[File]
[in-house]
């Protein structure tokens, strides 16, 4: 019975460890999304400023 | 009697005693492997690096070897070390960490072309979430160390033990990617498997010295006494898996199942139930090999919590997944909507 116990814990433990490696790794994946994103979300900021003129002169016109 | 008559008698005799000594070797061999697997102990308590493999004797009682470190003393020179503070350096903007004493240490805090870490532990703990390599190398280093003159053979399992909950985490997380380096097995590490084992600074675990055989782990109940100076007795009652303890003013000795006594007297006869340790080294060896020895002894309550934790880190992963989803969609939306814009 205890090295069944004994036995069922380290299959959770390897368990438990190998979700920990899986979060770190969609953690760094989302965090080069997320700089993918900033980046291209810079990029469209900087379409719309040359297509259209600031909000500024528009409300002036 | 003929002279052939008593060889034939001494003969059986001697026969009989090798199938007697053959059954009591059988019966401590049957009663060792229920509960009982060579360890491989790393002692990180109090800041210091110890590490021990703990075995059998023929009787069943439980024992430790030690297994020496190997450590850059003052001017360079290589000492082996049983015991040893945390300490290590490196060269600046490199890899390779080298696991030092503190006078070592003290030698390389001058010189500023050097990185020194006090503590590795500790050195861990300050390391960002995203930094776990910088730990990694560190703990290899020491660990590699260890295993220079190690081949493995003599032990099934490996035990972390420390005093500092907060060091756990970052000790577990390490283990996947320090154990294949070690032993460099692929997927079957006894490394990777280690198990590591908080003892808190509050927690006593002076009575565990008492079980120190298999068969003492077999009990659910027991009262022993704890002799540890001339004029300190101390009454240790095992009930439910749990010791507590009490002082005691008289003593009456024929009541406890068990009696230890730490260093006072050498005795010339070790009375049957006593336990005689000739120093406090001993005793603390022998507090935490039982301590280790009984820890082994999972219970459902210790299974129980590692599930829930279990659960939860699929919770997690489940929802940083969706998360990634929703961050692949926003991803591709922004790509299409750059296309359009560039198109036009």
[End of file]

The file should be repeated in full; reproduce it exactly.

[in-house]
């Protein structure tokens, strides 16, 4: 019975460890999304400023 | 009697005693492997690096070897070390960490072309979430160390033990990617498997010295006494898996199942139930090999919590997944909507 116990814990433990490696790794994946994103979300900021003129002169016109 | 008559008698005799000594070797061999697997102990308590493999004797009682470190003393020179503070350096903007004493240490805090870490532990703990390599190398280093003159053979399992909950985490997380380096097995590490084992600074675990055989782990109940100076007795009652303890003013000795006594007297006869340790080294060896020895002894309550934790880190992963989803969609939306814009 205890090295069944004994036995069922380290299959959770390897368990438990190998979700920990899986979060770190969609953690760094989302965090080069997320700089993918900033980046291209810079990029469209900087379409719309040359297509259209600031909000500024528009409300002036 | 003929002279052939008593060889034939001494003969059986001697026969009989090798199938007697053959059954009591059988019966401590049957009663060792229920509960009982060579360890491989790393002692990180109090800041210091110890590490021990703990075995059998023929009787069943439980024992430790030690297994020496190997450590850059003052001017360079290589000492082996049983015991040893945390300490290590490196060269600046490199890899390779080298696991030092503190006078070592003290030698390389001058010189500023050097990185020194006090503590590795500790050195861990300050390391960002995203930094776990910088730990990694560190703990290899020491660990590699260890295993220079190690081949493995003599032990099934490996035990972390420390005093500092907060060091756990970052000790577990390490283990996947320090154990294949070690032993460099692929997927079957006894490394990777280690198990590591908080003892808190509050927690006593002076009575565990008492079980120190298999068969003492077999009990659910027991009262022993704890002799540890001339004029300190101390009454240790095992009930439910749990010791507590009490002082005691008289003593009456024929009541406890068990009696230890730490260093006072050498005795010339070790009375049957006593336990005689000739120093406090001993005793603390022998507090935490039982301590280790009984820890082994999972219970459902210790299974129980590692599930829930279990659960939860699929919770997690489940929802940083969706998360990634929703961050692949926003991803591709922004790509299409750059296309359009560039198109036009």